How can someone as massively famous as Lady Gaga convincingly portray a struggling artist on the brink of success? This was one of the main questions Bradley Cooper and Gaga, who's won six Grammy Awards throughout her lucrative career, had to ask themselves as they explored their characters for A Star Is Born, the upcoming remake of a 1937 classic.
The first step? Break down all exterior walls, starting with her makeup. In a new profile by The Los Angeles Times, the "Poker Face" singer admitted that when she first met Cooper to feel out the role he made her wipe off her makeup to be "completely open" and without "artifice."
"It put me right in the place I needed to be, because when my character talks about how ugly she feels — that was real," Gaga said. "I'm so insecure. I like to preach, but I don't always practice what I preach."
But it took a lot more than moist towelettes for her to fully embrace her character. To get where she needed to be, she said she had to let go of her inhibitions and allow her all of her insecurities — not just physical ones — to fuel, rather than detract, her.
One instance, in particular, stood out in her memory. She and Cooper had just started going over their lines (she, of course, already had her script memorized at that point) when he surprised her with an improvised bit. Instead of going along with it ( you must, as they say, "yes, and"), she reportedly repeated the same line back.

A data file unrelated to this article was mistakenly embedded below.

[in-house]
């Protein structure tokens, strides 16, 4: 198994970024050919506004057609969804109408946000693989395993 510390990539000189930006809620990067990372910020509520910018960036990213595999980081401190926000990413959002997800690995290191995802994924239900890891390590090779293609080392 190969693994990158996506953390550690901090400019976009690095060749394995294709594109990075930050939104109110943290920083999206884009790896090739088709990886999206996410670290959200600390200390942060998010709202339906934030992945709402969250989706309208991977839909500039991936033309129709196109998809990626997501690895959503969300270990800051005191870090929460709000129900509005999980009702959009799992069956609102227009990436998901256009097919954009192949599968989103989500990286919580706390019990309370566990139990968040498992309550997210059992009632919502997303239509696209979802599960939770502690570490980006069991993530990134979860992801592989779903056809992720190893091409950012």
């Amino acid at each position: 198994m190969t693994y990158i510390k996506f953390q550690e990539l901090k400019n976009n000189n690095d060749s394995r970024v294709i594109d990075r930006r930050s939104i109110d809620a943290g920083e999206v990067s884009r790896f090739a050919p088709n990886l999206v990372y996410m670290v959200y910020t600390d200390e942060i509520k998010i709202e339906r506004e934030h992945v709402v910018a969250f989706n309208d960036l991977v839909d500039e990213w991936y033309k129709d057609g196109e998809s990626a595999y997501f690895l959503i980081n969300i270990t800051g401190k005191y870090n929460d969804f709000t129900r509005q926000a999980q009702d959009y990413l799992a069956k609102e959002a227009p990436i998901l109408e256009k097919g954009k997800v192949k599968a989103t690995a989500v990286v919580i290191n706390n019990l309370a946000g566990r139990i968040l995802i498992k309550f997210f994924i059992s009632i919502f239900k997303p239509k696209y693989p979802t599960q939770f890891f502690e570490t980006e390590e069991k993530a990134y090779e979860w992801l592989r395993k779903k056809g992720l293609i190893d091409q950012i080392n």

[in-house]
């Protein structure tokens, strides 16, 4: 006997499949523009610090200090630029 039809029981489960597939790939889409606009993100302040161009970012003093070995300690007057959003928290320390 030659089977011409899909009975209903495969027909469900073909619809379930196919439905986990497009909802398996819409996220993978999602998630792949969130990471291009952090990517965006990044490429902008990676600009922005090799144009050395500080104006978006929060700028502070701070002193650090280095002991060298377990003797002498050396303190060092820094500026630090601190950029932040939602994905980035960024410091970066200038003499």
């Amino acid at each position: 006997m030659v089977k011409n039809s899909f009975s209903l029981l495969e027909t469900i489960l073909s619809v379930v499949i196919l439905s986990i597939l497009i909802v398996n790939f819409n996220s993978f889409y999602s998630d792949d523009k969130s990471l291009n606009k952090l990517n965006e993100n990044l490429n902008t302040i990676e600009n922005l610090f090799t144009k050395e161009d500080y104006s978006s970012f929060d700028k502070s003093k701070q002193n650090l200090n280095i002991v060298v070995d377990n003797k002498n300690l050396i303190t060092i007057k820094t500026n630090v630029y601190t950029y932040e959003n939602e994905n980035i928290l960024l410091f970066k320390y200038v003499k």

"Finally, he said, 'Are you OK?' And then I started crying," Gaga told the LA Times. "Then I got that out of the way and then we did the scene. I had to let go of the words."
"I literally laid with [Durham], with her husband, and their dog, and his son... When I came back, Bradley was so gentle with me and we got through it," she recalled to EW. "I performed the song. He was like, 'You don't have to do it again. It's okay.' All I ever wanted to do was sing. I'll never forget that day. It was really a special scene, and I'll always remember that moment."
According to Gaga's acting coach, Susan Batson, her commitment to providing an authentic experience onstage paid off.
"It was her first [leading role], but you would never have known it, and I think that has something to do with the fact that she's done so much performing already," Batson told the LA Times. "The Lady Gaga that the public knows? They won't see her."